Panel of speakers (Pix Waruna Wanniarachchi)
“It is through their eyes that we will attempt to understand their struggles. The beauty of it, as well as it’s ugliness” - (Bilbatua, 2014)
The latest book on the most discussed, yet seldom reflected topic of the once war-ridden country’s recent past, ‘Voices of Peace’ was launched recently at the Lakshman Kadirgamar Institute, Colombo. The memoirs of ten ex-Sri Lankan soldiers and ten former LTTE cadres have been compiled after more than 2 years of extensive research and interviews.
Sarah Kabir, a researcher and humanitarian worker whose focus has primarily been on peace-building and development work has authored this balanced narrative, accompanied by compelling images captured by photographer Munira Mutaher.
“They were just like us” is the pang of realisation the author has attempted to invoke in the reader. However, it is apparent that this realisation has already dawned upon this group of storytellers, for, it was the same battle they faced despite them having fought on opposite sides. Empowering through storytelling is a novel and effective approach to reconciliation. The empathy and compassion that follow after one listens to the accounts of the spoils of war, first-hand from those who battled at the front lines, is what will move our nation forward from this stagnant state of “negative peace”.
Empowering through storytelling is a novel and effective approach to reconciliation
Negative peace, or, the absence of war/ overt violence, is only a transient state and it’s high time the country moved past and proceeds to build ‘positive peace’, which ‘creates approaches to reconciliation, addresses past injustices and moves toward long-term, sustainable peace’. The recent tensions between the Sinhalese and Muslim communities further stresses the crucial need for sustainable peace, in a culturally diverse country as ours.
“It was my interactions with the other side that truly changed how I feel about them”- (Ponkalan, a storyteller)
The launch of ‘Voices of peace’ was attended by a diverse audience including the former Defense Secretary, Gotabaya Rajapaksa, Economist and Parliamentarian Dr. Harsha de Silva, Parliamentarian Namal Rajapaksa, members of foreign missions in Sri Lanka, political luminaries, media personnel, academics, professionals, activists and book enthusiasts.
“Your presence is a first step” said Sarah Kabir, as she addressed and acknowledged the invitees and those present. “Hopefully this leads to more listening; listening to the people whom you actually want to help”. Drawing her inspiration from the internationally acclaimed Tunisian activist Aya Chebbi, who urged the world to listen, Sarah implored the audience to view both sides of a story, thus, to be protected from the danger of falling prey to binaries of “us and them”.
Dr. Jehan Perera, the Executive Director at the National Peace Council of Sri Lanka moderated a distinguished panel of invited speakers. Dr. Paikiasothy Saravanamuttu, Saliya Pieris (PC) and Aranya Rajasingham each offered their perspective and shared their insights.
“Communication is absolutely pivotal” remarked Dr. Saravanamuttu, the Executive Director of the Centre for Policy Alternatives, as he pointed out that the testimonies of the sufferers are not being given the prime time that they deserve. He also lauded the sheer commitment and determination of the author in her journey of bringing together this commendable and controversial project.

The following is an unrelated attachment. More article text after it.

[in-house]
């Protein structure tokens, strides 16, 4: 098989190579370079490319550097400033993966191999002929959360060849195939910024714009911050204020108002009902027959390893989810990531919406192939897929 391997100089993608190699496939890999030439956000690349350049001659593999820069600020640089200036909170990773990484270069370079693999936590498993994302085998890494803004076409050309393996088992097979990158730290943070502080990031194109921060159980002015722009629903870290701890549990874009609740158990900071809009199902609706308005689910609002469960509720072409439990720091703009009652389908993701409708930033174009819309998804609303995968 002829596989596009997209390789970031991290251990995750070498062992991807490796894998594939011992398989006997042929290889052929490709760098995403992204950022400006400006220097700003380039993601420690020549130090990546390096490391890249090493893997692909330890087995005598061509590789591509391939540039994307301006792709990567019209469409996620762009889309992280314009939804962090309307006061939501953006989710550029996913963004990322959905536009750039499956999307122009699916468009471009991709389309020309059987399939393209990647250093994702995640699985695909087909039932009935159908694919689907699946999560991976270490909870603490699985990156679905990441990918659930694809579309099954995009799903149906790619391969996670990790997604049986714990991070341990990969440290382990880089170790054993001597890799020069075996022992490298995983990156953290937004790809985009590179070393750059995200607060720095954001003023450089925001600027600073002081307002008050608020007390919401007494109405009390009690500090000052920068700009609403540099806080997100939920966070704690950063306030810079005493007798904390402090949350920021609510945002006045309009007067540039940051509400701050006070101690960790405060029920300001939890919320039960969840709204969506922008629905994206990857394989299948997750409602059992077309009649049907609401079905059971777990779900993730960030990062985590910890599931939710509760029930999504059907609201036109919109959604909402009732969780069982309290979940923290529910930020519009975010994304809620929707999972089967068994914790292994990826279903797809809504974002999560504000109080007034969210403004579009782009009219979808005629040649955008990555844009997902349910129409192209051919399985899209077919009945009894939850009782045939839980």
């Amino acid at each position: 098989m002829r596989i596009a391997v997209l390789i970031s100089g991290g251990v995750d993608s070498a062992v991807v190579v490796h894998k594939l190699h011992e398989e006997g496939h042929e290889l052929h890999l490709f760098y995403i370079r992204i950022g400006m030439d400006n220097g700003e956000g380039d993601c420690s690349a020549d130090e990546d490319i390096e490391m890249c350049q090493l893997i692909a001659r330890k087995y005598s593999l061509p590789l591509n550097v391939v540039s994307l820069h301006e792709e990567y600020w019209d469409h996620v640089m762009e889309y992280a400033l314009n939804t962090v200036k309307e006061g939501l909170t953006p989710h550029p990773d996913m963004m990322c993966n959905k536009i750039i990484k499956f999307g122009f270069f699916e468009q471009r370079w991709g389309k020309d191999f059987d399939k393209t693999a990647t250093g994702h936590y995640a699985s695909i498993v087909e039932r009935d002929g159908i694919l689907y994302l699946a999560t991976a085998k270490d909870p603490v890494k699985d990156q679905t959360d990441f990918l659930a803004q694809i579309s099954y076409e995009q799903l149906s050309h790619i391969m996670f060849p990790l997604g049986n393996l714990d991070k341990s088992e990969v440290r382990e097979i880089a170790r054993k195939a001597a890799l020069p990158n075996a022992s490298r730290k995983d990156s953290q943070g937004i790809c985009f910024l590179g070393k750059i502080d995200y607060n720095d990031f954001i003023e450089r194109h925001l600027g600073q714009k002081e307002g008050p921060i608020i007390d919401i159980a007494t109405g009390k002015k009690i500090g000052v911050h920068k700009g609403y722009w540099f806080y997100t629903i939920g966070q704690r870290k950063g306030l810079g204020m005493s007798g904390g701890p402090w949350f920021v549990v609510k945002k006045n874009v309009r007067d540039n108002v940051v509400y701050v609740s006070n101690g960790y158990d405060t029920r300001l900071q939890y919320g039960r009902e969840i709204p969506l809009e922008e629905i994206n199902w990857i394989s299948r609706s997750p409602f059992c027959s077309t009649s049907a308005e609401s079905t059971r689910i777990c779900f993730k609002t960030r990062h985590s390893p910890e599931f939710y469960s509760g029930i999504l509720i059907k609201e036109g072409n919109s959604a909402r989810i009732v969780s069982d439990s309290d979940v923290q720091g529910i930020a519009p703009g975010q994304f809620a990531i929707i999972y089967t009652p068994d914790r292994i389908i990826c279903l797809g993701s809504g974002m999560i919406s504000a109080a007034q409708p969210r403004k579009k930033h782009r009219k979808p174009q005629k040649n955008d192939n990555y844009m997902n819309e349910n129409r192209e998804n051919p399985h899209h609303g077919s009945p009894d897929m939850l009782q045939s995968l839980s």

Saliya Pieris (PC), Chairman of the Office on Missing Persons, stressed that it is of importance that we as a nation recognise that there are multiple narratives to the conflict. He invited the author to include a third point of view, that of the civilians in her next project.
Aranya Rajasingham, a women’s rights and peace activist, urged to see the humanity in those at the battlefront, regardless of the factions they represented. She persuaded that they need not be defined, or rather, reduced a to a mere ‘uniform’. She also noted that the combatants were seldom included in policy making and as beneficiaries. Apart from the obvious binary of the LTTE and the Sri Lankan Army, there are multiple angles to be considered such as the para military groups, different political factions, Aranya stated, dwelling deeper into the subject.
A question and answer session took place, where the concerns and insights of the visitors were entertained.
The author, in her final remarks, added that she hoped that the book would offer insights on the conflict and the post-conflict situation in Sri Lanka and that she also welcomed constructive criticism and feedback. The content is narrated to the reader along a timeline, and one is able to journey with the storyteller throughout the decades of struggle towards the present day. Even though it is close to impossible to fact check the stories told, this project is not about fact-finding or a quest for the absolute truth, but rather highlighting what these experiences meant and the impressions left on them.
Hopefully this leads to more listening; listening to the people whom you actually want to help
More than just a book, ‘Voices of Peace’ is more of a tool to influence policy on peace-building and it is hoped that the ownership of the peace building process be shifted to those on the front line, and also thereby relieving the veterans and victims of the burden of untold stories.We, the readers, need not await those who are tasked with reconciliation efforts, to make a difference. An abundance of opportunities exist and await our attention. We need only open our minds and welcome any effort that promotes peace, and this case, by listening to the ‘Voices of Peace’.
‘Voices of peace’ is the first book Kabir has authored. She hopes to have this book translated into Sinhala and Tamil, for a wider readership. Priced at LKR 1200, the English Edition will be available soon at leading bookstores.